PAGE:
Japan’s Statistics Bureau will be releasing inflation readings for the month of July at 2330 GMT and while the Bank of Japan’s monetary policy remains super accommodative, inflation has been stubbornly refusing to pick up steam towards the central bank’s price target, making investors wonder whether the BoJ could join its counterparts in the tightening train anytime soon. In July, analysts expect core inflation to strengthen but still remain sluggish.
The data are expected to show that the nationwide core Consumer Price Index (CPI), which excludes fresh food but includes energy products, grew by 0.9% y/y in June, slightly faster than in May when the gauge stood at 0.8% but still slower than the 1.0% peak reached in February. Compared to the Bank of Japan’s price target of 2.0%, however, the core CPI has still plenty of room to run.
Looking at inflationary drivers, growth in household spending (inflation-adjusted) remained negative for the fourth straight month in June. Meanwhile in the labour market, the unemployment rate eased to 2.2% in May to the lowest since 1993 and remained near 25-year lows since then. But the tighter labour market did little to push up wages as nominal earnings kept rising within the 0-2.0% range observed from 2014 onwards; between 2010-2015 those were mostly contracting. However, in June, nominal wages surged by 3.6% y/y, marking the highest gain since 1997, something that could prove a tailwind to consumption in the coming months and therefore inflation-positive. Real wages also increased from 1.3% y/y in May to 2.8%. Still, the advance was on the back of large summer bonuses rather than on permanent pay rises, which created doubts on whether wage growth could keep increasing in the following months.
With inflation struggling to meet the target, BoJ policymakers decided to revise their inflation forecasts through fiscal 2020 downwards in their latest policy meeting in July, pushing back the timing for inflation to reach the goal. Leaving interest rates unchanged at -0.1%, the BoJ chief, Haruhiko Kuroda admitted that the ultra-easy monetary policy could last for longer than was previously anticipated, adding that rates could stay “low for an extended period of time”. But his decision to allow greater flexibility in government bond purchases including allowing 10-year government bond yields moving within a range of minus 0.2% and 0.2% instead of minus 0.1% and 0.1% set previously raised speculation that the central bank is making steps towards normalization before inflation touches the 2.0% target. The Bank also said that it would reduce the policy rate balance, meaning that negative interest rates would be applied to a lower amount of reserves maintained with the central bank. Still, with the BoJ giving a forward guidance for borrowing costs to remain at current levels until October 2019, the odds for policymakers to scale back stimulus earlier than the aforementioned date do not appear that high at the moment. Moreover, the Bank has fewer incentives to deliver higher rates at a time when trade uncertainties related to US trade protectionism and retaliatory actions by other major economies threaten to harm the export-dependent Japanese economy.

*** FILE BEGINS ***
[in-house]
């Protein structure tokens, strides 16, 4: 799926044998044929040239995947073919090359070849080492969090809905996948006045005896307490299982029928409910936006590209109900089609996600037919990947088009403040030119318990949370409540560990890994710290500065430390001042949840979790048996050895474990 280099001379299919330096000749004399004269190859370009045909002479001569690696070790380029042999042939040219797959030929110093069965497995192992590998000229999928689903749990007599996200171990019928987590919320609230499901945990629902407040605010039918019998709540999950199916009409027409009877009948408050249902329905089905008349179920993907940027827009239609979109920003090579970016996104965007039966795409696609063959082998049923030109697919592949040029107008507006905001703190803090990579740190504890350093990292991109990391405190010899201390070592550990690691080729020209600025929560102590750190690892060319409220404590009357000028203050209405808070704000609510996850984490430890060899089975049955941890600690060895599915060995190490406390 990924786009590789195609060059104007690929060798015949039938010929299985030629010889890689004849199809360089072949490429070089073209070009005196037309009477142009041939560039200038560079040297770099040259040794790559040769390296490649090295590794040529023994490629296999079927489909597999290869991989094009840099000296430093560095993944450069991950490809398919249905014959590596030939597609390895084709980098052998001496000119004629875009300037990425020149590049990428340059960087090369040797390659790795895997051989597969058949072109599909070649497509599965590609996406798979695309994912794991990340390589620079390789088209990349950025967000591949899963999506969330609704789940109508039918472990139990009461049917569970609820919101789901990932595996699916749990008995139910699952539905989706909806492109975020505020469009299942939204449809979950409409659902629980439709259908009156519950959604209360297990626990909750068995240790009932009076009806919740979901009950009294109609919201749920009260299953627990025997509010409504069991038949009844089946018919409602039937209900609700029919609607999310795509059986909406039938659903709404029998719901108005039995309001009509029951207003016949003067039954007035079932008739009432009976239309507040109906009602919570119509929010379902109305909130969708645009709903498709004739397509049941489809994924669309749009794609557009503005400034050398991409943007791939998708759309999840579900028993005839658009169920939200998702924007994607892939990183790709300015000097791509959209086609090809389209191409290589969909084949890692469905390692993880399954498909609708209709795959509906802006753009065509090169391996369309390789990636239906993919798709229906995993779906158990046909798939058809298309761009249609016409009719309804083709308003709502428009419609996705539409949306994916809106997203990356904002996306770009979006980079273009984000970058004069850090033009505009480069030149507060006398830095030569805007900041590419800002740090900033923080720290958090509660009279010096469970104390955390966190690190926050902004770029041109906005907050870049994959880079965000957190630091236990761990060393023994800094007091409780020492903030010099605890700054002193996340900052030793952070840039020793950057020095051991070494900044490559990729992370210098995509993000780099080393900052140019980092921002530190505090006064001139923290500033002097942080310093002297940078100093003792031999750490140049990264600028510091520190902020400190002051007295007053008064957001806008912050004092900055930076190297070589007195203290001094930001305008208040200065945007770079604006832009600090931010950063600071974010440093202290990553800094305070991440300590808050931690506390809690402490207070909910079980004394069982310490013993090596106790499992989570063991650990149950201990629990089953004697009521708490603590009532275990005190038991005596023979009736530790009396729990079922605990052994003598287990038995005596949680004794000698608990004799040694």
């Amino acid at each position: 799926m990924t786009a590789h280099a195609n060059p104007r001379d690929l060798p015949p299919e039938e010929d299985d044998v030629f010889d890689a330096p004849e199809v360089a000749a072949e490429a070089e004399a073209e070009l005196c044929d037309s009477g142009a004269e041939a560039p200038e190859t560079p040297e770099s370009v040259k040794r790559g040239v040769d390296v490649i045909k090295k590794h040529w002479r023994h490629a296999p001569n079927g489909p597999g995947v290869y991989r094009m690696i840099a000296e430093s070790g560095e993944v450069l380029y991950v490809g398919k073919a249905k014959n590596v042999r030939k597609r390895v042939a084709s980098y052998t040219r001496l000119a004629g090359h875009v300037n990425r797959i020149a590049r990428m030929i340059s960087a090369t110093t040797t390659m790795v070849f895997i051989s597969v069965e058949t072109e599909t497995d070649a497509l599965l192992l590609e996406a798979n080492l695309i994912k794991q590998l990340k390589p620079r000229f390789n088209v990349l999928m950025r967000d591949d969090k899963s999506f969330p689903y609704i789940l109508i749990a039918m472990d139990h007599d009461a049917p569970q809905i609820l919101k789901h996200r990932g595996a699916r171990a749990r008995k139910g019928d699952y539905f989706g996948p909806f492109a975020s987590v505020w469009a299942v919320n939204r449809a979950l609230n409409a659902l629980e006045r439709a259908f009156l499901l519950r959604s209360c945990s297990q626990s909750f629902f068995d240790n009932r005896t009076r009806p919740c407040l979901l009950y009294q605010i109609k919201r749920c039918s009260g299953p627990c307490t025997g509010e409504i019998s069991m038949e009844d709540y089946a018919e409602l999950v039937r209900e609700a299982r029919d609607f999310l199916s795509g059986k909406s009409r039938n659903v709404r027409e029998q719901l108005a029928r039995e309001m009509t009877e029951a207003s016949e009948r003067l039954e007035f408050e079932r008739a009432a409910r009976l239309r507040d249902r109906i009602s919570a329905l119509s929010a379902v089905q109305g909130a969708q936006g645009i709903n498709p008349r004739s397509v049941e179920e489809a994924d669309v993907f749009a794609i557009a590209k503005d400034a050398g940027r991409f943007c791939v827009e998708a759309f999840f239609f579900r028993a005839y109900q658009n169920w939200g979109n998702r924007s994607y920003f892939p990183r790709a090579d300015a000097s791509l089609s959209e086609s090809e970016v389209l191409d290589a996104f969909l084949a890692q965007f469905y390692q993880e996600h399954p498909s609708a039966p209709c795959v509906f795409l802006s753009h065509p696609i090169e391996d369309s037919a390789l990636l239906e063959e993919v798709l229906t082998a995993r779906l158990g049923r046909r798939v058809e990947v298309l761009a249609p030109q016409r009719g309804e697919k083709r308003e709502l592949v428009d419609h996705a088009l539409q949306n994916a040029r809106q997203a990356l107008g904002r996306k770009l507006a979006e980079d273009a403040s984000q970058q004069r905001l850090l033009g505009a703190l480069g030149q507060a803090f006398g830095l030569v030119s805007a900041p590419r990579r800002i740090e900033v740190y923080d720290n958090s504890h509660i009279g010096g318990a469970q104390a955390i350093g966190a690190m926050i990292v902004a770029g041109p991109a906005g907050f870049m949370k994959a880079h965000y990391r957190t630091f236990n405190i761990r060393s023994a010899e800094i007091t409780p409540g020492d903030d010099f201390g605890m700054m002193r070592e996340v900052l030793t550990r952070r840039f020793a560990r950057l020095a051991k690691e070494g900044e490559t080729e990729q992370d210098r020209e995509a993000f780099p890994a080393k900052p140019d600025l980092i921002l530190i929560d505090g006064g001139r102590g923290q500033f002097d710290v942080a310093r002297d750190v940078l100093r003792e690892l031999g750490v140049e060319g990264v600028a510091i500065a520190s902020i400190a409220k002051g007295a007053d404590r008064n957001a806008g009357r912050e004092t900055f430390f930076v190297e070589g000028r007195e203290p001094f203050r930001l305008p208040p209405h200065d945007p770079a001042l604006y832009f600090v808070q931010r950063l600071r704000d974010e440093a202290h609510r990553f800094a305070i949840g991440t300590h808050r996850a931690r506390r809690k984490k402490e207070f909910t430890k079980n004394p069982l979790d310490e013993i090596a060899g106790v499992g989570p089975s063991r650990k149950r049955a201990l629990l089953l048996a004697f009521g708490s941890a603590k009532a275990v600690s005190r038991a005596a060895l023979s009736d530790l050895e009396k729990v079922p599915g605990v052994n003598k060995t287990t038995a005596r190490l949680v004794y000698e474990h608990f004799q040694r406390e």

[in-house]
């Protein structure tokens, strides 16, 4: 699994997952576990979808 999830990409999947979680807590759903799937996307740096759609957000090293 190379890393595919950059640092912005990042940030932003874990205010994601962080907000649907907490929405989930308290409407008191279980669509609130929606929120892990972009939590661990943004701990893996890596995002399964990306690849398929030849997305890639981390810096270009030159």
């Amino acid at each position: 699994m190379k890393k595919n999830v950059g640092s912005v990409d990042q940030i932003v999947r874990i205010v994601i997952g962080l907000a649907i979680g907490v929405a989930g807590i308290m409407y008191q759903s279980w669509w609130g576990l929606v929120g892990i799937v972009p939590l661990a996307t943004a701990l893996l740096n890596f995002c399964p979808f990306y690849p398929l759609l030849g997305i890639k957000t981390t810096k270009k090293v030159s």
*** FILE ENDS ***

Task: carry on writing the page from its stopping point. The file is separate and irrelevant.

In FX markets, dollar/yen gained significant ground after Kuroda called for rates to remain low for an extended period of time on July 31, peaking at 112.12 the next day. However, rising demand for safe havens including the yen amid an uncertain trade environment and Trump’s complains about the Fed’s rate hiking path drove the pair near a two-month low of 109.76 earlier this week. Yet, the market managed to crawl back above the 111 handle today, and should Japanese inflation figures disappoint on Friday, the pair could extend this upward move towards the August 15 peak of 111.42. Even higher, eyes will turn to the 112 psychological level and the August 1 high of 112.12.
Conversely, if core CPI beats expectations, traders could look for immediate support between 110.70 and 110.58, where the price paused in July. In case this area fails to halt downside movements, then the next stop could be around 110.10, taken from the low on August 13.